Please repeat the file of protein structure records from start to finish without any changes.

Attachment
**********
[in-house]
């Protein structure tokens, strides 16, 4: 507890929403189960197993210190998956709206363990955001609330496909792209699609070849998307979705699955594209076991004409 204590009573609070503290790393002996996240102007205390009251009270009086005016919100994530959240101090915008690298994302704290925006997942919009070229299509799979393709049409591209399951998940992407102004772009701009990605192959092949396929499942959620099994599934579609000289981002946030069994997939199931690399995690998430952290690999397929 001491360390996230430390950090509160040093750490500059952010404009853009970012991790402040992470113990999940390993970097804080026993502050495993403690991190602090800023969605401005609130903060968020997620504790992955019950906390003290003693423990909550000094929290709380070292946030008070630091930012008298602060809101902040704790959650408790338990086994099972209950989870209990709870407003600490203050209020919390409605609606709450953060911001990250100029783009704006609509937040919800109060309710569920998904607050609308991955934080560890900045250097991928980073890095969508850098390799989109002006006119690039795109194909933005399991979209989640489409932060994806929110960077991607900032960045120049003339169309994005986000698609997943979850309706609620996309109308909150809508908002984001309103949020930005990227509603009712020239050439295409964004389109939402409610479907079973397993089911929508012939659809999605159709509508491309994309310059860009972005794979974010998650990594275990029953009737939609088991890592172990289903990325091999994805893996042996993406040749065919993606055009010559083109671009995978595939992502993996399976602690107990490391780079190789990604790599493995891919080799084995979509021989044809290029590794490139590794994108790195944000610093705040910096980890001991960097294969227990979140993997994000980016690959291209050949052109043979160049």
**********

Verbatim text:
[in-house]
């Protein structure tokens, strides 16, 4: 507890929403189960197993210190998956709206363990955001609330496909792209699609070849998307979705699955594209076991004409 204590009573609070503290790393002996996240102007205390009251009270009086005016919100994530959240101090915008690298994302704290925006997942919009070229299509799979393709049409591209399951998940992407102004772009701009990605192959092949396929499942959620099994599934579609000289981002946030069994997939199931690399995690998430952290690999397929 001491360390996230430390950090509160040093750490500059952010404009853009970012991790402040992470113990999940390993970097804080026993502050495993403690991190602090800023969605401005609130903060968020997620504790992955019950906390003290003693423990909550000094929290709380070292946030008070630091930012008298602060809101902040704790959650408790338990086994099972209950989870209990709870407003600490203050209020919390409605609606709450953060911001990250100029783009704006609509937040919800109060309710569920998904607050609308991955934080560890900045250097991928980073890095969508850098390799989109002006006119690039795109194909933005399991979209989640489409932060994806929110960077991607900032960045120049003339169309994005986000698609997943979850309706609620996309109308909150809508908002984001309103949020930005990227509603009712020239050439295409964004389109939402409610479907079973397993089911929508012939659809999605159709509508491309994309310059860009972005794979974010998650990594275990029953009737939609088991890592172990289903990325091999994805893996042996993406040749065919993606055009010559083109671009995978595939992502993996399976602690107990490391780079190789990604790599493995891919080799084995979509021989044809290029590794490139590794994108790195944000610093705040910096980890001991960097294969227990979140993997994000980016690959291209050949052109043979160049």